Buddhism brought the sculpture of religious figures to East Asia, where there seems to have been no earlier equivalent tradition, though again simple shapes like the bi and cong probably had religious significance.
Small sculptures as personal possessions go back to the earliest prehistoric art, and the use of very large sculpture as public art, especially to impress the viewer with the power of a ruler, goes back at least to the Great Sphinx of some 4,500 years ago.
Sunk-relief is a technique restricted to ancient Egypt.
Relief is the usual sculptural medium for large figure groups and narrative subjects, which are difficult to accomplish in the round, and is the typical technique used both for architectural sculpture, which is attached to buildings, and for small-scale sculpture decorating other objects, as in much pottery, metalwork and jewellery.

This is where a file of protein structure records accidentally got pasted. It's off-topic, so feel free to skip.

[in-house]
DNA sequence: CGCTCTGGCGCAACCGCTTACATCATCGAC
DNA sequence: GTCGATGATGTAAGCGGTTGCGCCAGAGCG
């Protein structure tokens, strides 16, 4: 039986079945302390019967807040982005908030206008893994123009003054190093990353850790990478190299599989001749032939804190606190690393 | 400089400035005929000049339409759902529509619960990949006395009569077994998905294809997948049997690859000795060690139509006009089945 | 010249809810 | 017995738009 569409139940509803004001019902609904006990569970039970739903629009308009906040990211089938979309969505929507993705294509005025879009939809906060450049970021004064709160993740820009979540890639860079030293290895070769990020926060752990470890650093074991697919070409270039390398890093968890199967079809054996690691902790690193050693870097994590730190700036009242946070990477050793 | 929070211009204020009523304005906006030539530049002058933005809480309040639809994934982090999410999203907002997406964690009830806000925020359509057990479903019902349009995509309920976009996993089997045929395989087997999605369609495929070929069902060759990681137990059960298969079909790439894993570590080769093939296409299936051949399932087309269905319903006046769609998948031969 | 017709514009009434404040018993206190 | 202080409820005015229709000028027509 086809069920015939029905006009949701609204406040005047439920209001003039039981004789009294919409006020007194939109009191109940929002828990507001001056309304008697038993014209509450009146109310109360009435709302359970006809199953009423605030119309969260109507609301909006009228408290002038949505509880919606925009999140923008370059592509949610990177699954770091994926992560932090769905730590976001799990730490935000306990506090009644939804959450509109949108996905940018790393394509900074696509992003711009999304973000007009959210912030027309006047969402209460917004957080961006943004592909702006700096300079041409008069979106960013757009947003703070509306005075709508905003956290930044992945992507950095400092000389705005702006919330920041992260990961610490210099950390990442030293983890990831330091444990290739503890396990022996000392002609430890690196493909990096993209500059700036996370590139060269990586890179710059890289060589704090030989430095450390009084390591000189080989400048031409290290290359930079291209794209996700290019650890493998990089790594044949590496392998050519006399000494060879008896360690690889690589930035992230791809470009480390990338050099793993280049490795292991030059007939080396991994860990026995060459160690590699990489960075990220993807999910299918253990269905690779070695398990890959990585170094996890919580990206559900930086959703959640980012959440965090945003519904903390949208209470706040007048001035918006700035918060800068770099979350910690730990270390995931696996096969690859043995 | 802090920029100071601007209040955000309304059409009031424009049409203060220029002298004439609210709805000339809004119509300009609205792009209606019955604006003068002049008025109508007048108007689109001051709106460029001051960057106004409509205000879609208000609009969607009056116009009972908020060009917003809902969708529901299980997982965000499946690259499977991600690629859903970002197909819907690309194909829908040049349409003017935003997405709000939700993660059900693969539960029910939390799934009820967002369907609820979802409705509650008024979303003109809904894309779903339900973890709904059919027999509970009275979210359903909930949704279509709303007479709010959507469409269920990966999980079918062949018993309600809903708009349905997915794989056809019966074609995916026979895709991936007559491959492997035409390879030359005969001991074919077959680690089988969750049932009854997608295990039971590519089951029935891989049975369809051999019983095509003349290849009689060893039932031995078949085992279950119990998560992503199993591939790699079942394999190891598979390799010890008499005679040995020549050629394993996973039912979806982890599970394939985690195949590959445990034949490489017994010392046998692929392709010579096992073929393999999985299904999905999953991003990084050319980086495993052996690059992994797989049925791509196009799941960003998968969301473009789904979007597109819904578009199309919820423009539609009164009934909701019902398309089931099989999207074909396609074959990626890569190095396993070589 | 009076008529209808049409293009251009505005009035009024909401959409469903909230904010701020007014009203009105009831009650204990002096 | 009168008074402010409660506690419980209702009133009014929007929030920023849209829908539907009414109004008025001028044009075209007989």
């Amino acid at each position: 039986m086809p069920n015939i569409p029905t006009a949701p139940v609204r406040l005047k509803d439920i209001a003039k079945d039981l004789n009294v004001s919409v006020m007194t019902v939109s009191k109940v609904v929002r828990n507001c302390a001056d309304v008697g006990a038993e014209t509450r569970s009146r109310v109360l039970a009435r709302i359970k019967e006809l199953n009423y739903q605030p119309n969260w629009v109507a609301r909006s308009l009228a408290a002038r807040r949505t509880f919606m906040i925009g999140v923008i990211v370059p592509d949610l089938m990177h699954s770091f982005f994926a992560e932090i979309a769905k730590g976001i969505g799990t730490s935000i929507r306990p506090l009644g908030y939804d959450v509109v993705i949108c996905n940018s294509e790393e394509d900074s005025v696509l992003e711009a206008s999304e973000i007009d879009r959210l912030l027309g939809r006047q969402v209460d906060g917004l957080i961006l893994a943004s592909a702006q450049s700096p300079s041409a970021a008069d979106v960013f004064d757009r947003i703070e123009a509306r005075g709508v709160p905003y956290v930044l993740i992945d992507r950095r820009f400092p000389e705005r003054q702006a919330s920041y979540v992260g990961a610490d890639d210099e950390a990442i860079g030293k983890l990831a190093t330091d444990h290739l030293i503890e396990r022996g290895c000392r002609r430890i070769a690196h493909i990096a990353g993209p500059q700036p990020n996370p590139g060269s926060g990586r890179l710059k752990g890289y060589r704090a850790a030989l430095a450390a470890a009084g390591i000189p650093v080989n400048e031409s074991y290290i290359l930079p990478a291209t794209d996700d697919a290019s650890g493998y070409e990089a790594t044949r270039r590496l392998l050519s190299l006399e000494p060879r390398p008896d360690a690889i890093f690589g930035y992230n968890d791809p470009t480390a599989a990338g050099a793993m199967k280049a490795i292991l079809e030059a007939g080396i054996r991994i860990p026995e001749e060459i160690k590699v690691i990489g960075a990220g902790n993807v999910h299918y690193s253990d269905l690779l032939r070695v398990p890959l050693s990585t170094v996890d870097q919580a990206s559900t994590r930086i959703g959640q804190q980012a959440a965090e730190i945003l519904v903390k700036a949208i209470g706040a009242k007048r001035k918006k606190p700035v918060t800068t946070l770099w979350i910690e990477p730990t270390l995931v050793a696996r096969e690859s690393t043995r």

Other cultures, such as ancient Egypt and the Easter Island culture, seem to have devoted enormous resources to very large-scale monumental sculpture from a very early stage.
Small forms of sculpture include the figurine, normally a statue that is no more than 18 inches (46 cm) tall, and for reliefs the plaquette, medal or coin.
Modern and contemporary art have added a number of non-traditional forms of sculpture, including sound sculpture, light sculpture, environmental art, environmental sculpture, street art sculpture, kinetic sculpture (involving aspects of physical motion), land art, and site-specific art. A collection of sculpture in a garden setting can be called a sculpture garden.
The actual cult images in the innermost sanctuaries of Egyptian temples, of which none have survived, were evidently rather small, even in the largest temples.
The same is often true in Hinduism, where the very simple and ancient form of the lingam is the most common.